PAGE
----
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HOME> Expert Assessments>Hazards Outlook

U.S. Hazards Outlook - Made December 15, 2017

 Days 3-7Days 8-14Probabilistic Days 8-14
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Categorical Outlooks
Experimental Probabilistic Outlooks (Information)

Valid Monday December 18, 2017 to Friday December 29, 2017

US Hazards Outlook
NWS Climate Prediction Center College Park MD
300 PM EST December 15 2017

Synopsis: A cold front is forecast to move across the Great Lakes during the middle of next week. South of this front, a low-pressure system is forecast to spin-up over the Lower Mississippi Valley. Later in the week, a low-pressure system is forecast to move from the Pacific Northwest to the Great Plains and eventually the Great Lakes by next weekend, bringing active weather along that entire track. A stormy pattern is predicted for western and Southern Alaska.

Hazards Detailed Summary

For Monday December 18 - Friday December 22: Low pressure over southeastern Canada should support high winds from the Great Lakes to the Northeast. Winds over the Great Lakes could exceed 35 knots, before the threat shifts eastward, where winds over the mountains of the Northeast are likely to exceed 50 mph.

Over the Southeast, a low-pressure system is forecast to develop along a remnant front. Heavy rains (up to 2 inches in 24 hours) are likely during Dec 18-19, with a low threat of isolated severe weather. Model timing on the progression of the convection limits predictability at this time.

A low-pressure system moving into the Pacific Northwest is likely to spread heavy precipitation at lower elevation with heavy snow at higher elevation and further inland, Dec 18-19. This system is forecast to move across the Northern Rockies and reintensify over the Great Plains. Warm advection snows are likely over the Great Lakes region later next week.

A period of high winds over Southern California is likely later next week. Models are showing wind speeds of at least 30 mph, which implies even higher values in the locations where terrain funneling can increase wind speeds.

An active pattern is forecast for southern Alaska, with high winds (in excess of 45 mph) for the Alaska Peninsula and the Aleutians, and high significant wave heights (exceeding 20 feet) surrounding the Aleutians Dec 18-19. Another potential period of high significant wave heights is forecast on Dec 20-21, but uncertainty is too high to depict a hazard at this time. Interior Alaska is likely to experience temperatures much above normal, for an extended period of time. Another low-pressure system is forecast to move northward from the Gulf of Alaska, and bring heavy precipitation (2 inches of liquid equivalent in 12 hours) to parts of Alaska on Dec 22. Model forecasts are uncertain about the specific location (Kenai Peninsula to Northern Panhandle), but both the GFS and ECMWF models show a potential for a storm system.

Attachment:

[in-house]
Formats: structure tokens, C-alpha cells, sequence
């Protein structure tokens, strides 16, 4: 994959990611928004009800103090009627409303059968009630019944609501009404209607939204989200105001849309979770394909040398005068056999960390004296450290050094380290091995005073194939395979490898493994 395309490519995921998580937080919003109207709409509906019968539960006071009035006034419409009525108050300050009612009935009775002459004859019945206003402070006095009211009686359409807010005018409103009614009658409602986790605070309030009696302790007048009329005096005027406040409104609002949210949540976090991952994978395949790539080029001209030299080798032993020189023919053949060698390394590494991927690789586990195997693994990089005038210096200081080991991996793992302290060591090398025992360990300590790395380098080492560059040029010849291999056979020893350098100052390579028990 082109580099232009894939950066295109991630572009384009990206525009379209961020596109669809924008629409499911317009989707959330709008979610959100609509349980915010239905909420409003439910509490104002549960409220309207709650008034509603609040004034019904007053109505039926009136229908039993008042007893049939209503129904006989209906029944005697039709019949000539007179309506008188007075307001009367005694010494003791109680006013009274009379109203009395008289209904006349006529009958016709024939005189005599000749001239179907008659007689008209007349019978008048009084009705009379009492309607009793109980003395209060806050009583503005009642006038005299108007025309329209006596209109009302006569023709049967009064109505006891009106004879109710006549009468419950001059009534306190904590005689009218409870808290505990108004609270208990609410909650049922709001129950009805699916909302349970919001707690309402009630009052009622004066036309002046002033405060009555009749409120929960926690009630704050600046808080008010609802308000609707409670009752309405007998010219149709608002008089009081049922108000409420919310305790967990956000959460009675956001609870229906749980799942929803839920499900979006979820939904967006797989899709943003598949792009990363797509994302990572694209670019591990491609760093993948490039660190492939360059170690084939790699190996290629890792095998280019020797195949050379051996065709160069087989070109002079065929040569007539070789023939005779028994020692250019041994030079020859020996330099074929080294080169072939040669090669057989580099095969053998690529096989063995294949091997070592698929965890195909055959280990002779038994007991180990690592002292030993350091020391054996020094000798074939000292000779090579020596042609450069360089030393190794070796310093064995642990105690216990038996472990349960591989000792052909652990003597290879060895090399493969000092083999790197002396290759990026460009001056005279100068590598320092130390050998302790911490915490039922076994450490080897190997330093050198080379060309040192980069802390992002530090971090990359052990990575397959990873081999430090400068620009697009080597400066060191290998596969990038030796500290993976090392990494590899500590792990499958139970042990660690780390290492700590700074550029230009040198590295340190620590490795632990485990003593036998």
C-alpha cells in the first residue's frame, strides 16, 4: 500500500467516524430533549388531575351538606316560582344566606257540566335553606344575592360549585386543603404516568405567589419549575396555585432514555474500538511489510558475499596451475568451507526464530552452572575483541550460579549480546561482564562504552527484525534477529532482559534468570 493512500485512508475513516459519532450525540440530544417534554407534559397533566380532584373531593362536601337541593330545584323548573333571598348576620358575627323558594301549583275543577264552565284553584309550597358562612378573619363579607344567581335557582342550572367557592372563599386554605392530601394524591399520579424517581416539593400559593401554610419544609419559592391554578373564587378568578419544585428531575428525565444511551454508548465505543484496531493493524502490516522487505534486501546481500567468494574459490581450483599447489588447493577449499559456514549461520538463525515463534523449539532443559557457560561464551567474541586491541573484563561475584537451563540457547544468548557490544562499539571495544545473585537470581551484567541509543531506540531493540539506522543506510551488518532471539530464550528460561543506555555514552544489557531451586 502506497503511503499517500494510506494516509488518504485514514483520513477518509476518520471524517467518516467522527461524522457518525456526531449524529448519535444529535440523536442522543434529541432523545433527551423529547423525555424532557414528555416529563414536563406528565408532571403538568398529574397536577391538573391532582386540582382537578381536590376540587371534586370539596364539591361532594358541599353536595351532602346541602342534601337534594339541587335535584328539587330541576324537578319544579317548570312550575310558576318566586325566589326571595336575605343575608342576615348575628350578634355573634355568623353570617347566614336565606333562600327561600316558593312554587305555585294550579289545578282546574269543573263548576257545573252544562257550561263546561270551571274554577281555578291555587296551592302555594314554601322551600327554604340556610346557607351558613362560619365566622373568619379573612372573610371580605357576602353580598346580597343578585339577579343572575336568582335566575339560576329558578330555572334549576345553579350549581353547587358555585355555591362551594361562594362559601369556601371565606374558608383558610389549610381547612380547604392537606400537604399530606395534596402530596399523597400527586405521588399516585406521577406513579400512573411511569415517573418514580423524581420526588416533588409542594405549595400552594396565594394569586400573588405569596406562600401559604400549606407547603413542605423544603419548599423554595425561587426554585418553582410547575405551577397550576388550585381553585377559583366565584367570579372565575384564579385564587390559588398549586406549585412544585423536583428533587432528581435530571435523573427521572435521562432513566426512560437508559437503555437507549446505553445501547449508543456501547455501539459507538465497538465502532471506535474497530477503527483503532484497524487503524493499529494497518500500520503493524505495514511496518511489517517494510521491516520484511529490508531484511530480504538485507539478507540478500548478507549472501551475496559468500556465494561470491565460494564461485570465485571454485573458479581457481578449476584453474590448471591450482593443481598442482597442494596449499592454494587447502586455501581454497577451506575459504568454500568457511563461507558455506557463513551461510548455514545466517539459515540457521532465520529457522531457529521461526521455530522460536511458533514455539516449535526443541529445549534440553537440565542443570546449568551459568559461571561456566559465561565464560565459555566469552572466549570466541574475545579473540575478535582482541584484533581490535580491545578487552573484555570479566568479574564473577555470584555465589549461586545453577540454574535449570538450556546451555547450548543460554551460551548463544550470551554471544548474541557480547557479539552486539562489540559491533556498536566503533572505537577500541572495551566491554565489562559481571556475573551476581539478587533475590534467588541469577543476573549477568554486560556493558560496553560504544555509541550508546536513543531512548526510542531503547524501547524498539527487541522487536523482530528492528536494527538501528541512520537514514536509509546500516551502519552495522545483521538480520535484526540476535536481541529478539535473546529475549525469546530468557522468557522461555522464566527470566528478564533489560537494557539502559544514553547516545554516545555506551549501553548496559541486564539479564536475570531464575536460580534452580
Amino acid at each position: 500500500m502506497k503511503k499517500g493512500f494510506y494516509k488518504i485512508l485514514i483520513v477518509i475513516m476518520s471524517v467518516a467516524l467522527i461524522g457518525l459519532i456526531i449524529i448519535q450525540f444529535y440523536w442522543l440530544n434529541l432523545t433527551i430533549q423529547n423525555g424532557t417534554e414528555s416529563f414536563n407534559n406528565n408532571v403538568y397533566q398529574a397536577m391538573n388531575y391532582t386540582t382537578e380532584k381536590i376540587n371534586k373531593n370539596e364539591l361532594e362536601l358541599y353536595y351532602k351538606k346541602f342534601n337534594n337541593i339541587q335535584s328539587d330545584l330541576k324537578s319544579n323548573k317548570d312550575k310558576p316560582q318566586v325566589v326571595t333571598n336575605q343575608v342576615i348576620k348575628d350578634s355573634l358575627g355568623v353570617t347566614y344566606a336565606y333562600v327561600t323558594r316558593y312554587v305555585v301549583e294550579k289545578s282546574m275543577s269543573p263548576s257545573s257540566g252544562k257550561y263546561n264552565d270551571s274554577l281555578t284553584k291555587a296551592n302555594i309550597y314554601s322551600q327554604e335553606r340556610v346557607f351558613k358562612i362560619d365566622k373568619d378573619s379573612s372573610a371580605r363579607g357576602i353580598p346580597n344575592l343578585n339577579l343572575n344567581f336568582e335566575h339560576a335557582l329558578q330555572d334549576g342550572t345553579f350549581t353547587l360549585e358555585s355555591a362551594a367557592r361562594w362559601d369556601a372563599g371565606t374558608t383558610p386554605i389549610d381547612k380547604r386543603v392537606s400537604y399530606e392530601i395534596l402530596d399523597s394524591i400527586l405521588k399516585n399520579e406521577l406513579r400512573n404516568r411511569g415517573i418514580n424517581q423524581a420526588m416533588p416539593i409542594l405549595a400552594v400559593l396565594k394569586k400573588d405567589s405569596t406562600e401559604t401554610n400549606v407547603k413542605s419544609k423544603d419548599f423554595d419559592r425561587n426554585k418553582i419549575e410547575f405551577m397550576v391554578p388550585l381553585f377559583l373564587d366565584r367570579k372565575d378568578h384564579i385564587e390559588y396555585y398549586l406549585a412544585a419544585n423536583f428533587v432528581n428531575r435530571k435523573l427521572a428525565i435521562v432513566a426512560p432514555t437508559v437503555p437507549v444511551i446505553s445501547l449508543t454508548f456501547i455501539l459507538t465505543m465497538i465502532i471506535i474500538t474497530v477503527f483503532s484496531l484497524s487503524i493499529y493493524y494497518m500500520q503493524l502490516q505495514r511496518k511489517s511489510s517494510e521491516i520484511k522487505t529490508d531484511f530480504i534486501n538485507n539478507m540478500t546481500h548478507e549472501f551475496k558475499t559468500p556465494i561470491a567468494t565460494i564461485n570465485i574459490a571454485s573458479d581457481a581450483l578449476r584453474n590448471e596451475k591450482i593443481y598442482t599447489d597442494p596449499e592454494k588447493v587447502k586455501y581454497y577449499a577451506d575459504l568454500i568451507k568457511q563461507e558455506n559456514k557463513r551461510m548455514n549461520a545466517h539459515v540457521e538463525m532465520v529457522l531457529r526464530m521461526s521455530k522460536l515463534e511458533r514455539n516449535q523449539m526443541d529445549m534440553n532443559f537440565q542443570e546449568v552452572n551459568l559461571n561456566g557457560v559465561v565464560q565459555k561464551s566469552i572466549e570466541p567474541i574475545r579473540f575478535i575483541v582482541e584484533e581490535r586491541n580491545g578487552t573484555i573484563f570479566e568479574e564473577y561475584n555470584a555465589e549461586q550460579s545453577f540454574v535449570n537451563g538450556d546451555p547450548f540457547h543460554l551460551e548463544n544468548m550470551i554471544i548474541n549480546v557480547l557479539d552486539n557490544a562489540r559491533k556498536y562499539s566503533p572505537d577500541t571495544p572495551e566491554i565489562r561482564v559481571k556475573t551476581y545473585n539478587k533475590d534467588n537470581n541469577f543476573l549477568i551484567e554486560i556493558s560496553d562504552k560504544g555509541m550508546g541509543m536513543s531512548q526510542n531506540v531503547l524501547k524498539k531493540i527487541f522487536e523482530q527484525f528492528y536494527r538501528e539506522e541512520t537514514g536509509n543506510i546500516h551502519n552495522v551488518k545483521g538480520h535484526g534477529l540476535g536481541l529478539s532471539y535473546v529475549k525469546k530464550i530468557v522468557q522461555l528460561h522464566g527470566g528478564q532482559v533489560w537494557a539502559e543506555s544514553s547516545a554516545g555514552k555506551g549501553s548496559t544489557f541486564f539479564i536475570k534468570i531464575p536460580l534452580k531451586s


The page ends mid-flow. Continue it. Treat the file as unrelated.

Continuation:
For Saturday December 23 - Friday December 29: Week-2 is likely to feature a continuation of the warmth over Alaska, though muted compared to the recent days. There is at least a 20 percent chance of maximum temperatures being above the 85th percentile during the early portion of period, with only a couple of days exceeding a 40 percent chance of exceeding the 85th percentile.

Over the CONUS, a slight risk (20-40 percent chance) of much below normal minimum temperatures is forecast from the Rockies to the Gulf Coast and northward to the Great Lakes and Northeast (Dec 24-29). Within that slight risk area, an area of a moderate risk (40-60 percent chance) of much below normal minimum temperatures is indicated over the Southern Plains (Dec 25-26), and another area over the Great Lakes (Dec 25-27).

Models continue to indicate the threat for heavy precipitation over the Tennessee Valley during the early portions of Week-2. Today, with some more specificity, models are also indicating the potential for low-level cold air to interact with the precipitation, leading to the introduction of a frozen precipitation hazard over the Tennessee Valley and Southern Appalachians. Additionally, the pattern is likely to support multiple events with orographically enhanced precipitation from Montana to eastern Colorado. Later in Week-2, days 10-12, most models indicate a translation of the storm activity from the Lower Mississippi Valley to the Northeast, though the impacts and timing are too uncertain to depict a hazard at this time.

The U.S. Drought Monitor, updated on Dec 12, shows an increase in areas of exceptional drought (D2-D4) to 6.49% from 5.99%. Most of the newly indicated severe drought was over the Southern Plains.

Forecaster: Matthew Rosencrans

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Click here to see a display of the GFS Ensemble Forecasts

Please consult local NWS Forecast Offices for short range forecasts and region-specific information.